The seventh Season of Magnum Kings and Queens of Dancehall is in full swing with the 5th and final auditions set to take place this Sunday (December 15) at the Ranny Williams Entertainment Centre in Kingston.
With over 2000 talented Jamaicans Auditioned so far in Sav-La-Mar, Ocho Rios, May Pen and Portmore, Kingston is expected to carry the biggest crowd; attracting all those who have tried and failed to secure a place at the other four auditions as well as those who have waited until the last minute to show their talent.
Marketing Director, Wines & Spirits at J. Wray & Nephew Limited, Gary Dixon, says Kingston is the heartbeat of Dancehall so it is only natural for it to host the biggest and most exciting of the 5 auditions: “Every year Kingston continues to impress and this year we expect no different. Over the past 6 seasons some of the best talent to grace the Magnum stage were unearthed at the Kingston Auditions. Kingston will be the last chance to get Into the competition this year and based on history people from all over Jamaica will be there to show the best of their talent.”
Judges Miss Kitty, Skatta and Professor Nuts select the best from each auditions. These auditions’ finalists are placed in a pool for the Judges to then deliberate and select the Top 28 Live Show finalists (14 Princes and 14 Princesses) who will compete for the title of 2014 Magnum King and Queen of Dancehall.
The Ranny Williams Entertainment Centre will be buzzing with activity this Sunday December 15 between 9am and 3pm when talent from all corners of Jamaica will seek their final chance to Be the Boss by taking the first step towards Magnum stardom.
After 29 years, the greatest one night reggae and dancehall show on earth, Sting, has attracted hundreds of talented artistes to its stage along with millions of viewers and numerous corporate sponsors. Fast forward to the 30th staging of this, the most anticipated stage show on the reggae / dancehall calendar, and Sting is now boosted with the return of Magnum Tonic Wine, to fuel Sting 30.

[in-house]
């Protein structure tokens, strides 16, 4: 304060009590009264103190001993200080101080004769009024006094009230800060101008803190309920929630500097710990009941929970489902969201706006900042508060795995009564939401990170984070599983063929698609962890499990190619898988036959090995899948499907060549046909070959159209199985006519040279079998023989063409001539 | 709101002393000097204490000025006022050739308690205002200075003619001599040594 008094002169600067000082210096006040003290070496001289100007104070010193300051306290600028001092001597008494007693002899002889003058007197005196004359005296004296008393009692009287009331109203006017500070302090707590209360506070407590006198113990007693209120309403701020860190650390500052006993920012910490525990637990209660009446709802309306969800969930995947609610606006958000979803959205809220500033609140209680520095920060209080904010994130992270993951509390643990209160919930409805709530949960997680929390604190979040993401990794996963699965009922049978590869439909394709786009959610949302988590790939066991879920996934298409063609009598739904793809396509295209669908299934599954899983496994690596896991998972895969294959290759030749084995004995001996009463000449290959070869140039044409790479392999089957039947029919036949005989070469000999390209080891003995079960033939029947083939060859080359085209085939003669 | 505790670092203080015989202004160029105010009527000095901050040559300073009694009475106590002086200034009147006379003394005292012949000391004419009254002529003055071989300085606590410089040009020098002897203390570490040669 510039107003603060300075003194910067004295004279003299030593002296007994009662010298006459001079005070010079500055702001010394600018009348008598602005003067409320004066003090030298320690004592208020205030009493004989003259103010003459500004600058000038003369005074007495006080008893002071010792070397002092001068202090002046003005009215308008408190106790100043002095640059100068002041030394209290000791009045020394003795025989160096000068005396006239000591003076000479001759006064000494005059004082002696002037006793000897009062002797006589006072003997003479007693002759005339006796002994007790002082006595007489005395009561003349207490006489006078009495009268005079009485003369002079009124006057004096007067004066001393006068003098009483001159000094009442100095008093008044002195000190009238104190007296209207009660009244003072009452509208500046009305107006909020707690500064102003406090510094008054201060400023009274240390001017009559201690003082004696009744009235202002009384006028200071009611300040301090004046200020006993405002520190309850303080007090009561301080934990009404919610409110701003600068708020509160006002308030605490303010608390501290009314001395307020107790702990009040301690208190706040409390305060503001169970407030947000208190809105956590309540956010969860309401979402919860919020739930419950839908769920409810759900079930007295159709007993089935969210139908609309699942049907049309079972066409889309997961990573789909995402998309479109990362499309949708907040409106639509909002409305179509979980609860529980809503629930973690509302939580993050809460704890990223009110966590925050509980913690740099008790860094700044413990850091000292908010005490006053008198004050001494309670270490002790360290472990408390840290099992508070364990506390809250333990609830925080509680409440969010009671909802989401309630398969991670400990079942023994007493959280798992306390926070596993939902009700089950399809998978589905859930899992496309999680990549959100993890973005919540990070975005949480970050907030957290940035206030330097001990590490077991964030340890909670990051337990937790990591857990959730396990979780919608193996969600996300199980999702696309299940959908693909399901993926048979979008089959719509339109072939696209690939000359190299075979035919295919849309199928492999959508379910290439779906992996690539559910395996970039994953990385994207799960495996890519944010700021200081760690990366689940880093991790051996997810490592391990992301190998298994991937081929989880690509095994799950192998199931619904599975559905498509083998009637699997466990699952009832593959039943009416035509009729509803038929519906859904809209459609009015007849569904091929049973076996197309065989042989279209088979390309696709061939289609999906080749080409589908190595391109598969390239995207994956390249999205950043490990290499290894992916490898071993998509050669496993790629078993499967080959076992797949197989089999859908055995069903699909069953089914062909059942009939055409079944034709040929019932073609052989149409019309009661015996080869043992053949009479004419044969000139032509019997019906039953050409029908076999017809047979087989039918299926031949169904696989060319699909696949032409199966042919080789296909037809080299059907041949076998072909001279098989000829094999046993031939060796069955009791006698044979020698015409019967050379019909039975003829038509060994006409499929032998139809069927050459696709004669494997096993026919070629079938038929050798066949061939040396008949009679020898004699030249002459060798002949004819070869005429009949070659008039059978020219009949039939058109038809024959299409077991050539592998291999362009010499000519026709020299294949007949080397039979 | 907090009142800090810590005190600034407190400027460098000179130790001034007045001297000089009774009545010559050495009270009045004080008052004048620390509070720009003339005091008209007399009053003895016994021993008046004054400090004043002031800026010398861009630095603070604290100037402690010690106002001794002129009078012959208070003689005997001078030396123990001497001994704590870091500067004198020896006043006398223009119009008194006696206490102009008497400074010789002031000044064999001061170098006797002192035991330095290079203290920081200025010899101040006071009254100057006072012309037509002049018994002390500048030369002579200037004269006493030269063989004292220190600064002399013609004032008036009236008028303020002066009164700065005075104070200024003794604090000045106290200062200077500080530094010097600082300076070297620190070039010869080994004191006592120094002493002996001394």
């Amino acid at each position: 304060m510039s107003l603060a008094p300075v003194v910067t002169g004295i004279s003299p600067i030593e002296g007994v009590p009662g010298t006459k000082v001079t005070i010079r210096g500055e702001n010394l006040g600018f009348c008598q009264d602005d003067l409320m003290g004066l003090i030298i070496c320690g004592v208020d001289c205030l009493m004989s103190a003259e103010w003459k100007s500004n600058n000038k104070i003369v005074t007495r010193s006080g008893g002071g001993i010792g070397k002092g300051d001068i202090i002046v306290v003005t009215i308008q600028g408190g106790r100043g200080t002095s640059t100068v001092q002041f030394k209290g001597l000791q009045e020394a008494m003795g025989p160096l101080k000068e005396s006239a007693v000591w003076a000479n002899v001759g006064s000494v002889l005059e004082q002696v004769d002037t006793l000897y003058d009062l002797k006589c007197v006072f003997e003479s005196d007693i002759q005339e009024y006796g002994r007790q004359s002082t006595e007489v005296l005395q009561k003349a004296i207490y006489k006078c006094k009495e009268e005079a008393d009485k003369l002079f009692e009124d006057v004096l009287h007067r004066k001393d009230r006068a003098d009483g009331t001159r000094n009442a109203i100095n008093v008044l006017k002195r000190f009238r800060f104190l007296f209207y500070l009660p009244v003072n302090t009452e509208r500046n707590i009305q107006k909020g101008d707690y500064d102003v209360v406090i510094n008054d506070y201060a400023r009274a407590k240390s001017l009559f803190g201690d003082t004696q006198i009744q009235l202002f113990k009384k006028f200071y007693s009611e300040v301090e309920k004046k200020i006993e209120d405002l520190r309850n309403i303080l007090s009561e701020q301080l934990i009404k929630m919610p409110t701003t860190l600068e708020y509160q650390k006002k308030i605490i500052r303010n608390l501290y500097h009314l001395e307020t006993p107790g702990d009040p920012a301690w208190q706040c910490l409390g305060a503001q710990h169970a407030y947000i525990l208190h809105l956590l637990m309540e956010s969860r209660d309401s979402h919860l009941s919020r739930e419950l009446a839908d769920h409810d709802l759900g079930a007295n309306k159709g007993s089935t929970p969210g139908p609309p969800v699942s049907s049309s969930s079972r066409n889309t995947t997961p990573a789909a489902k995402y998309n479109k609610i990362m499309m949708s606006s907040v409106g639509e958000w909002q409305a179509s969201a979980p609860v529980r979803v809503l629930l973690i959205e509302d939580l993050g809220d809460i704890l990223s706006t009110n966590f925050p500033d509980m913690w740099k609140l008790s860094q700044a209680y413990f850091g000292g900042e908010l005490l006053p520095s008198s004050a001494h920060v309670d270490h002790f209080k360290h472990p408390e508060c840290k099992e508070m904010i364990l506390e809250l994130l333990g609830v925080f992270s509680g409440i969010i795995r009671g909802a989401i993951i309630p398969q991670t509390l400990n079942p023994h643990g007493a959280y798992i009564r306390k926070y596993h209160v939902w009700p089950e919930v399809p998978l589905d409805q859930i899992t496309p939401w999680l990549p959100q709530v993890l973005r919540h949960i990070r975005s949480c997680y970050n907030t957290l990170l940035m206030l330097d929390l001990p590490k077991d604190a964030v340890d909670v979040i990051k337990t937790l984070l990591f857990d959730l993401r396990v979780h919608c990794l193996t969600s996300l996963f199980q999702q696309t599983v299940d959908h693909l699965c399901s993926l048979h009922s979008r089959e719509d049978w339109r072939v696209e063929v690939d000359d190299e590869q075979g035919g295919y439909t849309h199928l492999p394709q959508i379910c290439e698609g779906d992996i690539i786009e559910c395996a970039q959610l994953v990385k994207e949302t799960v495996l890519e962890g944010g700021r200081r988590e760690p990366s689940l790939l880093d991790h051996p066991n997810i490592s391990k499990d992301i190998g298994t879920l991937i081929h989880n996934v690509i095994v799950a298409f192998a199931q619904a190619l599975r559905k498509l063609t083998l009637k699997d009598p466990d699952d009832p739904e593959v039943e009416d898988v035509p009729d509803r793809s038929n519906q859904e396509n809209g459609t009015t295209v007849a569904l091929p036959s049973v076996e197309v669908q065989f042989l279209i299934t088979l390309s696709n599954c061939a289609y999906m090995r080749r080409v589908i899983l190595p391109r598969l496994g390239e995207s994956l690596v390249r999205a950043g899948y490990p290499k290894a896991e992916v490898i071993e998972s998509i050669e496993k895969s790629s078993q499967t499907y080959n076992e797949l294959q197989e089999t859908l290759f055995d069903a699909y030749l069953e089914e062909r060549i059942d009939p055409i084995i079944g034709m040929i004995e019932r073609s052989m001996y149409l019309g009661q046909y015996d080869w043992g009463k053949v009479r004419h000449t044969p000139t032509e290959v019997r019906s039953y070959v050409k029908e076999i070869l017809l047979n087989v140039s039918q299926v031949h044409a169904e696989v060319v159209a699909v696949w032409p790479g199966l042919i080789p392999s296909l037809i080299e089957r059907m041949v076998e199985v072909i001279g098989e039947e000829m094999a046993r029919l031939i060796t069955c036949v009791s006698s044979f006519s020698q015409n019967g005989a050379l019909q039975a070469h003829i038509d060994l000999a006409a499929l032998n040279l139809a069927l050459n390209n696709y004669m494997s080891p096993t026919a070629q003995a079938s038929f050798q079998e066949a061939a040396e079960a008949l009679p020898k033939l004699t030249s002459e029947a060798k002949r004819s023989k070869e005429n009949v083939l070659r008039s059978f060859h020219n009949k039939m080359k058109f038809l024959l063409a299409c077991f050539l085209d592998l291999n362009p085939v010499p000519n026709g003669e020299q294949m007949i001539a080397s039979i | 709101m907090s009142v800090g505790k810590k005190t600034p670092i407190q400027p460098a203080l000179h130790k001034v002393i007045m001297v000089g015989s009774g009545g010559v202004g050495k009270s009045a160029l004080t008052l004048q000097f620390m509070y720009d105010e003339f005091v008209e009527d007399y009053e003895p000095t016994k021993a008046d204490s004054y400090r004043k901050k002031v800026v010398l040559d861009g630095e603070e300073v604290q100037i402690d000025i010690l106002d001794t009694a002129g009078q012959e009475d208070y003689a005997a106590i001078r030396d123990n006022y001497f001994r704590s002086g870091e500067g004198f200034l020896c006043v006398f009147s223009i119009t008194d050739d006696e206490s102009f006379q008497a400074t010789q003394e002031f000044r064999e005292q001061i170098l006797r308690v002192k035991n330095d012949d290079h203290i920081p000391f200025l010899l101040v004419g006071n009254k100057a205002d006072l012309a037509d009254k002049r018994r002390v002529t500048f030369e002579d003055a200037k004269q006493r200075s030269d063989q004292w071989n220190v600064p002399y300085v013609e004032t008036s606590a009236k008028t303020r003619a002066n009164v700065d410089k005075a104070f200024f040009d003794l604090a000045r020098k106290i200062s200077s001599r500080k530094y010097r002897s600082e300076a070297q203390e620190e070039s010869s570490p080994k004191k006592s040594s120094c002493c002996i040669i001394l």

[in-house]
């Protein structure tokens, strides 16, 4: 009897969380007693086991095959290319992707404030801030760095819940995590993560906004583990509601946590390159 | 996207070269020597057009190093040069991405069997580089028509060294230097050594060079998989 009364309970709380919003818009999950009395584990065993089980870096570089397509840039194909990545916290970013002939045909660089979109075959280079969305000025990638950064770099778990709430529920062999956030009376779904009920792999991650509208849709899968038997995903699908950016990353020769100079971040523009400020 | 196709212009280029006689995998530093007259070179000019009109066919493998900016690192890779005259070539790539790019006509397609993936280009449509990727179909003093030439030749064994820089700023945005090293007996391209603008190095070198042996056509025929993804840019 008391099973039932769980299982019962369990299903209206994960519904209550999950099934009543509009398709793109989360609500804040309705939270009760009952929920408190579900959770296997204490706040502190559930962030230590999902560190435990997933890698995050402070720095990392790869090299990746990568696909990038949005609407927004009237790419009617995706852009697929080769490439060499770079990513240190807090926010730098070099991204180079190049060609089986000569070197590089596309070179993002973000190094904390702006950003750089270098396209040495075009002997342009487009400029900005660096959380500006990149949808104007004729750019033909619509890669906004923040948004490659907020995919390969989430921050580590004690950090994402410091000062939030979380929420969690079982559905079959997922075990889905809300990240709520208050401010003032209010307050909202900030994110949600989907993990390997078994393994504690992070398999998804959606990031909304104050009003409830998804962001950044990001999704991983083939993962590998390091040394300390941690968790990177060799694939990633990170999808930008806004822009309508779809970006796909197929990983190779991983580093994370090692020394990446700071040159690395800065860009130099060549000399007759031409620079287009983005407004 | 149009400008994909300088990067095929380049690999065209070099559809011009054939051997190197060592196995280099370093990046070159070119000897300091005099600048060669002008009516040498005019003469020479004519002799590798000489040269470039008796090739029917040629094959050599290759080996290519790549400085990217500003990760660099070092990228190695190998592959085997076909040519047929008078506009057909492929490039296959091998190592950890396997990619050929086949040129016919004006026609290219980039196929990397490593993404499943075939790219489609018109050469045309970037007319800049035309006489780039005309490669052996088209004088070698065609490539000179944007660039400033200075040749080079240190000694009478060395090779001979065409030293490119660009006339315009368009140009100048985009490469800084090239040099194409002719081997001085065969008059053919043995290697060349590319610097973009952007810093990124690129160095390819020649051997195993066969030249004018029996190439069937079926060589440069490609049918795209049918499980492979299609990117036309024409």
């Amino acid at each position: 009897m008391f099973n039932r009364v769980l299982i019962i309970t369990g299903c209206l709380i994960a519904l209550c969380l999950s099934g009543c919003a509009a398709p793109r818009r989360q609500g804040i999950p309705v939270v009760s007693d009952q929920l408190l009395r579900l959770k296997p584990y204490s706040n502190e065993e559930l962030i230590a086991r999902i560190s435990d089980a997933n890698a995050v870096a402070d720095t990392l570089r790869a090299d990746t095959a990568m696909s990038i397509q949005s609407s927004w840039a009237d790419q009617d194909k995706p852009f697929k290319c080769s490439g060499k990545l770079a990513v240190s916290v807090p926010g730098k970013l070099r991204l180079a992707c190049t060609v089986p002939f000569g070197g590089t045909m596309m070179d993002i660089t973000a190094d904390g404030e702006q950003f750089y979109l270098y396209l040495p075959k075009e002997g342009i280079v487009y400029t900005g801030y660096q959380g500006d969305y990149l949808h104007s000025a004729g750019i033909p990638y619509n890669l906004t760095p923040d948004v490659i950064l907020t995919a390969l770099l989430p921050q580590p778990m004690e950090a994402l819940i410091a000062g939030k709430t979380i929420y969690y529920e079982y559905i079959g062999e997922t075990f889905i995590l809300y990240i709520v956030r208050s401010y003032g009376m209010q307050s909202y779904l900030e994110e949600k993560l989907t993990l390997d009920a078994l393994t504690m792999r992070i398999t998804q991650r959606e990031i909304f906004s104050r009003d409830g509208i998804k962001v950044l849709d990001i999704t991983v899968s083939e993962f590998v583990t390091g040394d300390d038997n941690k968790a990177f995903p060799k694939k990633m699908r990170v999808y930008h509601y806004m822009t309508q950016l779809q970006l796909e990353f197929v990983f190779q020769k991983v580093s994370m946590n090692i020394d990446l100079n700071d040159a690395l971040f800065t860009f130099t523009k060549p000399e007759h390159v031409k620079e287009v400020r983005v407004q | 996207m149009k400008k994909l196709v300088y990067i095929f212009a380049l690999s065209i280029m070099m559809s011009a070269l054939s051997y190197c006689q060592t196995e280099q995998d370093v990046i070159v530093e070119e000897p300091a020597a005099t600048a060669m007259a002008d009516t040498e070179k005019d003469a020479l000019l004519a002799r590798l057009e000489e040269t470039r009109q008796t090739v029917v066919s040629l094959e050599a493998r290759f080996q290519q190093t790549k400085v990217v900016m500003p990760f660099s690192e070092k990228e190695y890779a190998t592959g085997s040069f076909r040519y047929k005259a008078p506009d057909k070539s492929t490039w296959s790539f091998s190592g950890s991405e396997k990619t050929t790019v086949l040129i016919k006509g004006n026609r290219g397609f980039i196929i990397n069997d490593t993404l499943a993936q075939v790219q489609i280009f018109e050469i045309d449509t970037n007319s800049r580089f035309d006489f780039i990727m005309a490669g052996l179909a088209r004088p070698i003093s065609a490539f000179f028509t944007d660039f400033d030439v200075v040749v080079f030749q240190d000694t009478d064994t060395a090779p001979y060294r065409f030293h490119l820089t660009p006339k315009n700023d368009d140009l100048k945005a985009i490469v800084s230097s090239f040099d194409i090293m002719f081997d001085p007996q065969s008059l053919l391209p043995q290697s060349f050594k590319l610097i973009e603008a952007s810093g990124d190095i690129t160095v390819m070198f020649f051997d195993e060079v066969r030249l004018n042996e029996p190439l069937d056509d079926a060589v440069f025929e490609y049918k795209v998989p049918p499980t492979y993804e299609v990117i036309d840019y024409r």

Strategic Advisor to the Sting 30 Board, Howard McIntosh, says this partnership is vital for the survival of the show: “Corporate partnership is the life and blood of the event. It is what makes the engine roll. Required partnerships and support is necessary to making the event and industry survive. The show suffered over the past 2 years without strategic partners as a partnership allows us to leverage the possibilities that the brand brings.
“This year Magnum Tonic Wine have demonstrated their support for Jamaican culture by coming on board as the presenting sponsor for Sting 30. Magnum is a perfect partner, and we are happy to have them back. Magnum was on board for our 20th staging and we are all elated that they are back with us as we celebrate our 30th Anniversary and are looking forward to a continued partnership for many years to come.”
Over the last 11 years, Magnum Tonic Wine invested significantly in Jamaican culture with partnerships such as Magnum Kings & Queens of Dancehall, Magnum Containa Satdaz, The Star’s Magnum All Star Face Off and their regular Magnum Road shows which all promote the Dancehall art form.
Marketing Director, Wines & Spirits at J. Wray & Nephew Ltd, Gary Dixon, explains why Magnum Tonic Wine decided to partner with Sting 30: “Sting is a Boss show and Magnum is a Boss drink, so this partnership makes sense. Magnum is deeply associated with true and authentic Jamaican culture and Sting embodies that culture and gives it a stage for the world to see.